Rendiconti Lincei. Scienze Fisiche e Naturali

, Volume 29, Issue 1, pp 117–129 | Cite as

Enhancement of exopolysaccharide production by Stenotrophomonas maltophilia and Brevibacillus parabrevis isolated from root nodules of Cicer arietinum L. and Vigna unguiculata L. (Walp.) plants

  • Mohamed Hemida Abd-Alla
  • Shymaa R. Bashandy
  • Nivien A. Nafady
  • Amany A. Hassan


This study intended to determine the ability of endophytic bacteria recovered from root nodules of Cicer arietinum L. and Vigna unguiculata L. (Walp.) plants to synthesize exopolysaccharide (EPS) and to enhance the production by changing nutritional factors. Twenty endophytic bacteria isolated from root nodules of Cicer arietinum and Vigna unguiculata were tested for their production of EPS. High EPS-producing isolates were identified on phenotypic and genotypic characteristics. Among 20 isolates, Stenotrophomonas maltophilia (C6) and Brevibacillus parabrevis (V4) isolated from root nodules of Cicer arietinum and Vigna unguiculata produced a high EPS yield in comparison with other isolates. Using 1% of sucrose as sole carbon source increases the concentration of EPS produced by S. maltophilia and B. parabrevis (65 and 107%, respectively). EPS produced by S. maltophilia and B. parabrevis was increased by the addition of fructose and lactose (0.1%). Addition of 1.68 g/L KNO3 or 2.49 g/L glycine to modified yeast extract mannitol medium (YEMB) significantly increased EPS production by S. maltophilia and B. parabrevis. Furthermore, the presence of Fe3O4 nanoparticles (25–50 µg/mL) in the modified YEMB medium increased EPS yield by B. parabrevis. Chemical characterization of EPS by GC–MS and FTIR indicate that the EPS biochemical composition is dependent on the bioavailability of carbon substrates and is controlled by limiting nutrients. The combination of the best two carbon sources sucrose (0.9%) and fructose or lactose (0.1%) in the presence of KNO3 or glycine as the best nitrogen sources significantly increased EPS yield of S. maltophilia and B. parabrevis, respectively.


Exopolysaccharide Magnetite nanoparticles (Fe3O4Nutritional factors Stenotrophomonas maltophilia Brevibacillus parabrevis Nodule endophytic bacteria 



The authors would like to thank Prof. Dr. George Bennett (Rice University, USA) for critical reading, helpful comments, constructive suggestions, and careful corrections for further improvement of this manuscript. The authors are very grateful for the insightful and helpful comments, constructive suggestions, and careful corrections made by the editor and the anonymous referees for further improvements of this manuscript.

Compliance with ethical standards

Conflict of interest

The authors declare no conflicts of interest.


  1. Abd-Alla MH, El-enany AE, Bagy MK, Bashandy SR (2014) Alleviating the inhibitory effect of salinity stress on nod gene expression in R. tibeticum fenugreek (Trigonella foenum graecum) symbiosis by isoflavonoids treatment. Plant Interact 9:275–284CrossRefGoogle Scholar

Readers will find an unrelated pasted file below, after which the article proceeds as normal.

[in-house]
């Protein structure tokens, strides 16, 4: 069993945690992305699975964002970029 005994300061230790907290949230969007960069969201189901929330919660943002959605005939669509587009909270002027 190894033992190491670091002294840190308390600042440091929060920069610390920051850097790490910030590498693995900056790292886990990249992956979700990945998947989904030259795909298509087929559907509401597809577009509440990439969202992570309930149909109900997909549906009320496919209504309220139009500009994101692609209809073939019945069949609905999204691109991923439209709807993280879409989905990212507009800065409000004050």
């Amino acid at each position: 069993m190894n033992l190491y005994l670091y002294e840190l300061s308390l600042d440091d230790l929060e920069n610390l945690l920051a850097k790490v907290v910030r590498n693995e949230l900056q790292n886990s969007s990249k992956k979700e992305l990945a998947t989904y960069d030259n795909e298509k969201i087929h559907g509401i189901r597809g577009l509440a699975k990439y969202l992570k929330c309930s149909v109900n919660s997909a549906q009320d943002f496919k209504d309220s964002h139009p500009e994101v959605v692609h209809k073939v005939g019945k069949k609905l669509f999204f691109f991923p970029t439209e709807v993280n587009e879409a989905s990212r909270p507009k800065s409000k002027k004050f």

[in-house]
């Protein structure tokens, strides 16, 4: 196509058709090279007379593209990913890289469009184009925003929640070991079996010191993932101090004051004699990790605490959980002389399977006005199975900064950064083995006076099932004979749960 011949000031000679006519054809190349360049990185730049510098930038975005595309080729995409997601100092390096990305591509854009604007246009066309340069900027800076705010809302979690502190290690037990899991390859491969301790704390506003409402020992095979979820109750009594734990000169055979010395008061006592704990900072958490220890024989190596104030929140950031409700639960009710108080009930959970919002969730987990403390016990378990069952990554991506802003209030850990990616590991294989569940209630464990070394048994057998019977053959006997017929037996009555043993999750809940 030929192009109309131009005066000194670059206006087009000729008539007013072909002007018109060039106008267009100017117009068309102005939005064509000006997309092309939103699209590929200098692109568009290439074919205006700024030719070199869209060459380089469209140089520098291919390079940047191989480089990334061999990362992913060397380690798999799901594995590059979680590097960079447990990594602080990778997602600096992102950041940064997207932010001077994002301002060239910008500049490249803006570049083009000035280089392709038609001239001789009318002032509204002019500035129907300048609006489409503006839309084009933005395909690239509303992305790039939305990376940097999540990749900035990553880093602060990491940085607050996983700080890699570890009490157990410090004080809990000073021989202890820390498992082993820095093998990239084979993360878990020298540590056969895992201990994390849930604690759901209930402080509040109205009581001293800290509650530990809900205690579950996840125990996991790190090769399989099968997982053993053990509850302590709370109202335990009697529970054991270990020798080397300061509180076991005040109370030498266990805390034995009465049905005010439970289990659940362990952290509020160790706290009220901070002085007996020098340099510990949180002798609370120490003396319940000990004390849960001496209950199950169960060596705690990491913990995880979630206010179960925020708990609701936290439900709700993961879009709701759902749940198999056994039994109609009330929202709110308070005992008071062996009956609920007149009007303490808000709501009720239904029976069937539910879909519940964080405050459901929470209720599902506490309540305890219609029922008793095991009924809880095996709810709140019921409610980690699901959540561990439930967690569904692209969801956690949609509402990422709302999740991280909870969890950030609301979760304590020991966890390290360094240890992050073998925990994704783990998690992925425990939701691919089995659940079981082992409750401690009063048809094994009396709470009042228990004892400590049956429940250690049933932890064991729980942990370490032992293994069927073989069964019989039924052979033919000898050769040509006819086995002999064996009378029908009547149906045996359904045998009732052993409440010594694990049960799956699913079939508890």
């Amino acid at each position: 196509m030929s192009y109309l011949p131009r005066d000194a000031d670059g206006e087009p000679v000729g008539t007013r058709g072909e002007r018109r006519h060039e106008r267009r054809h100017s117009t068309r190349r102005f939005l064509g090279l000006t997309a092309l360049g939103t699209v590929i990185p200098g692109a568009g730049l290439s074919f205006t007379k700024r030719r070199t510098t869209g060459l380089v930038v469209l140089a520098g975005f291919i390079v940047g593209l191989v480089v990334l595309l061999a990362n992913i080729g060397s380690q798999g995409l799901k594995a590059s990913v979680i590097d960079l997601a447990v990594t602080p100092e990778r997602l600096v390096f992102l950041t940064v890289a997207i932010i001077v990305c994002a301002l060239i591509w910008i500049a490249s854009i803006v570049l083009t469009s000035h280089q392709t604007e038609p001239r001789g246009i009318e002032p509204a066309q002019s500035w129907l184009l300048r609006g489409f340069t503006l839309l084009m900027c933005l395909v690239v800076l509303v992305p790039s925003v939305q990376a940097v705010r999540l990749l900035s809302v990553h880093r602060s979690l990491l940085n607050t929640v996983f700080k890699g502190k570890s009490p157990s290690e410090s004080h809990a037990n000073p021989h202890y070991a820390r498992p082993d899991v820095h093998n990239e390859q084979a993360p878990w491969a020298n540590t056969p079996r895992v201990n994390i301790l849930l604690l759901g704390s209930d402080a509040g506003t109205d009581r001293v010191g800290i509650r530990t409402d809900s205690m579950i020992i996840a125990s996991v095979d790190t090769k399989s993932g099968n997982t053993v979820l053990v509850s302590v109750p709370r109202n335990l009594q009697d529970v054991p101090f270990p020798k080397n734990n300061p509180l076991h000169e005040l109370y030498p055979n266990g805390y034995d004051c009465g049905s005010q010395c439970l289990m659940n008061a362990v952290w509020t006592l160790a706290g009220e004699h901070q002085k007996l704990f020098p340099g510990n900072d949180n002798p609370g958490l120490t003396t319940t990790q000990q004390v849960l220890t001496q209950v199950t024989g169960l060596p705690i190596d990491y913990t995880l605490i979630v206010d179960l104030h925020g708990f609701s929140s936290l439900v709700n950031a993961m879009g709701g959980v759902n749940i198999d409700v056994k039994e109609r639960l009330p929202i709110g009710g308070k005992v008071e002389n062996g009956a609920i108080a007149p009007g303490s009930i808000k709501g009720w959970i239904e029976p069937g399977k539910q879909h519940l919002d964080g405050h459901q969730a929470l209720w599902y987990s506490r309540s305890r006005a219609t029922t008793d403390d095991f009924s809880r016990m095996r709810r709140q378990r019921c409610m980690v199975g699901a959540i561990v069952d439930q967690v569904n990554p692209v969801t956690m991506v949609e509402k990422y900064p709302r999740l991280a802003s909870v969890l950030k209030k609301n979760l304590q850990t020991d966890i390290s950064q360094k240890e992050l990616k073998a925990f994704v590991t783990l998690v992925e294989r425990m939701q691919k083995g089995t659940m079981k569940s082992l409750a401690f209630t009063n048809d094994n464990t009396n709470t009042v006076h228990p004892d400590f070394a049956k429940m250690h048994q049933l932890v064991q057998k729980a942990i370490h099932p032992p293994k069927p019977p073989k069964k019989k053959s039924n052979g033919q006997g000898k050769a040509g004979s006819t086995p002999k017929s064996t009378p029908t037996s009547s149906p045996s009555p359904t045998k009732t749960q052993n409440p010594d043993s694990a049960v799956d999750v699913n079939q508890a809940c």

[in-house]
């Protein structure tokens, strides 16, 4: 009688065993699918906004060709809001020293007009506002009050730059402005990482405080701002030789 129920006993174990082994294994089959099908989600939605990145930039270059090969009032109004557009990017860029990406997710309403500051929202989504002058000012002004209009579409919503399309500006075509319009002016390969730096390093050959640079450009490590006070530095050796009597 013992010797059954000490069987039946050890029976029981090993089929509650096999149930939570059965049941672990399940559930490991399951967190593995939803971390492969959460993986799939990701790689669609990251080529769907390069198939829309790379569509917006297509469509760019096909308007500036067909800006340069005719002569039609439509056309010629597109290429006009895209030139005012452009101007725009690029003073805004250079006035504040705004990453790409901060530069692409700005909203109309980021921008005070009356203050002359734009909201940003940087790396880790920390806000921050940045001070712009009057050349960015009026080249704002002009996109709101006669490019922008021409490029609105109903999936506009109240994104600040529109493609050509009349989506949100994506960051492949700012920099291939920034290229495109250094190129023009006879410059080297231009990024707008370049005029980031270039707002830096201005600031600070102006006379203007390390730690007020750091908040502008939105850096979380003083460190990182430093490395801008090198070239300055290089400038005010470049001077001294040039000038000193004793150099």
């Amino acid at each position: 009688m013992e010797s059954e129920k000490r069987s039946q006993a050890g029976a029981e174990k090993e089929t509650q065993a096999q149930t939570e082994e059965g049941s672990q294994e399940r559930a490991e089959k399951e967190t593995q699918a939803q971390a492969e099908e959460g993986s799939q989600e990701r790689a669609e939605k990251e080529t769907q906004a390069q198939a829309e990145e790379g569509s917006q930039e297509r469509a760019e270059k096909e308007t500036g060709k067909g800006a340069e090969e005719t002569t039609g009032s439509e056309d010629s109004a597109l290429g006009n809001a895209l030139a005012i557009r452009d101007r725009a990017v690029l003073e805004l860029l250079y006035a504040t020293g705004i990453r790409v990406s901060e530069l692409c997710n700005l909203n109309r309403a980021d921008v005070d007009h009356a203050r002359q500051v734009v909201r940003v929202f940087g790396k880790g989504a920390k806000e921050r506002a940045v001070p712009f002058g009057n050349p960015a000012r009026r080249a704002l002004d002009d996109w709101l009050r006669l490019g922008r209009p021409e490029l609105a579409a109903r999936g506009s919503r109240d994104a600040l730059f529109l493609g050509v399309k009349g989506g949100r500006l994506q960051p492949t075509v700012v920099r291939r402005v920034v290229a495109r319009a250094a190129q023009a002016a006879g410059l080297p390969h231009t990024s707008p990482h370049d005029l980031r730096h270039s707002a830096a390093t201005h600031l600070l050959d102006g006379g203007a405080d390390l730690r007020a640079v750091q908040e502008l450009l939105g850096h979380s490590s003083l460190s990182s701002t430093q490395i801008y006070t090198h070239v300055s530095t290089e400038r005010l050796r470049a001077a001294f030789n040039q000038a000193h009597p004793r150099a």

2. Arena A, Maugeri TL, Pavone B, Iannello D, Gugliandolo C, Bisignano G (2006) Antiviral and immunoregulatory effect of a novel exopolysaccharide from a marine thermotolerant Bacillus licheniformis. Int Immunopharmacol 6(1):8–13CrossRefGoogle Scholar
  3. Castellane TCL, Lemos MVF, deMacedo Lemos EG (2014) Evaluation of the biotechnological potential of Rhizobium tropici strains for exopolysaccharide production. Carbohydr Polym 111:191–197CrossRefGoogle Scholar
  4. Castellane TCL, Otoboni AMM, de Macedo Lemos EG (2015) Characterization of Exopolysaccharides Produced by Rhizobia Species. Rev Bras Ci Solo 39:1566–1575CrossRefGoogle Scholar
  5. Chen C, Bauske EM, Mussan G, Rodriguez-Kabana R, Kloepper JW (1995) Biological control of Fusarium wilt on cotton by use of endophytic bacteria. Biol Control 5:83–91CrossRefGoogle Scholar
  6. De PS, Basu PS (1996) Production of extracellular polysaccharides by a Rhizobium species from the root nodules of Tephrosia purpurea Pers. Acta Biotechnol 16:155–162CrossRefGoogle Scholar
  7. Deng ZS, Zhao LF, Kong ZY, Yang WQ, Lindström K, Wang ET, Wei GH (2011) Diversity of endophytic bacteria within nodules of the Sphaerophysa salsula in different regions of Loess Plateau in China. FEMS Microbiol Ecol 76(3):463–475CrossRefGoogle Scholar
  8. Denkhaus E, Meisen S, Telgheder U, Wingender J (2007) Chemical and physical methods for characterisation of biofilms. Microchim Acta 158:1–27CrossRefGoogle Scholar
  9. Donot F, Fontana A, Baccou JC, Schorr-Galindo S (2012) Microbial exopolysaccharides: main examples of synthesis, excretion genetics and extraction. Carbohydr Polym 87:951–962CrossRefGoogle Scholar
  10. Farahmandjou M, Soflaee F (2015) Synthesis and characterization of α-Fe2O3 nanoparticles by simple co-precipitation method. Phys Chem Res 3:191–196Google Scholar
  11. Ibáñez F, Angelini J, Taurian T, Tonelli ML, Fabra A (2009) Endophytic occupation of peanut root nodules by opportunistic Gammaproteobacteria. Syst Appl Microbiol 32(1):49–55CrossRefGoogle Scholar
  12. Inturri R, Stivala A, Sinatra F, Morrone R, Blandino G (2014) Scanning electron microscopy observation of adhesion properties of Bifidobacterium longum W11 and chromatographic analysis of its exopolysaccaride. JFNS 5:1787–1792Google Scholar
  13. Janczarek M, Skorupska A (2009) Rhizobium leguminosarum bv. trifolii rosR gene expression is regulated by catabolic repression. FEMS Microbiol Lett 291:112–119CrossRefGoogle Scholar
  14. Jiao Y, George D, Cody GD, Harding AK, Wilmes P, Schrenk M, Wheeler KE, Banfield JF, Thelen MP (2010) Characterization of extracellular polymeric substances from acidophilic microbial biofilms. Appl Environ Microbiol 76(9):2916–2922CrossRefGoogle Scholar
  15. Kan FL, Chen ZY, Wang ET, Tian CF, Sui XH, Chen WX (2007) Characterization of symbiotic and endophytic bacteria isolated from root nodules of herbaceous legumes grown in Qinghai-Tibet plateau and in other zones of China. Arch Microbiol 188(2):103–115CrossRefGoogle Scholar
  16. Karbowiak T, Ferret E, Debeaufort F, Voilley A, Cayot A (2007) Investigation of water transfer across thin layer biopolymer films by infrared spectroscopy. Membr Sci 370:82–90CrossRefGoogle Scholar
  17. Kishk YF, Al-Sayed HM (2007) Free-radical scavenging and antioxidative activities of some polysaccharides in emulsions. LWT Food Sci Technol 40(2):270–277CrossRefGoogle Scholar